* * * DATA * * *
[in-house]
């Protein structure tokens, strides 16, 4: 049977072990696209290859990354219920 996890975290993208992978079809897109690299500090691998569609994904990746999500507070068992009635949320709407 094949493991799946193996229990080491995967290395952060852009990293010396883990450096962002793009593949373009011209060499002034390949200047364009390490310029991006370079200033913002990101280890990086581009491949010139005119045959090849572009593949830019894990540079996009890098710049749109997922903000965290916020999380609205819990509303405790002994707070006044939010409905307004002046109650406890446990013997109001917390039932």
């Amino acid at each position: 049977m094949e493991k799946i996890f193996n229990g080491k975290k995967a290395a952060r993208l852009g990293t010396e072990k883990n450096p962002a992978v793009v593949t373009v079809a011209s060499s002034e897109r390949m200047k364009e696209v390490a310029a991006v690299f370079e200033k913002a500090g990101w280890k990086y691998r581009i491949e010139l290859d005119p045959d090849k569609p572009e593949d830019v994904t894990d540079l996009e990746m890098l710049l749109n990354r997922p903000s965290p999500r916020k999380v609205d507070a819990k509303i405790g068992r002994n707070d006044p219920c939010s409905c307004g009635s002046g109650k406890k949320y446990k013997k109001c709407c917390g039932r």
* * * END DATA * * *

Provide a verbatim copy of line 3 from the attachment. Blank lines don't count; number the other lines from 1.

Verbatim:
């Amino acid at each position: 049977m094949e493991k799946i996890f193996n229990g080491k975290k995967a290395a952060r993208l852009g990293t010396e072990k883990n450096p962002a992978v793009v593949t373009v079809a011209s060499s002034e897109r390949m200047k364009e696209v390490a310029a991006v690299f370079e200033k913002a500090g990101w280890k990086y691998r581009i491949e010139l290859d005119p045959d090849k569609p572009e593949d830019v994904t894990d540079l996009e990746m890098l710049l749109n990354r997922p903000s965290p999500r916020k999380v609205d507070a819990k509303i405790g068992r002994n707070d006044p219920c939010s409905c307004g009635s002046g109650k406890k949320y446990k013997k109001c709407c917390g039932r």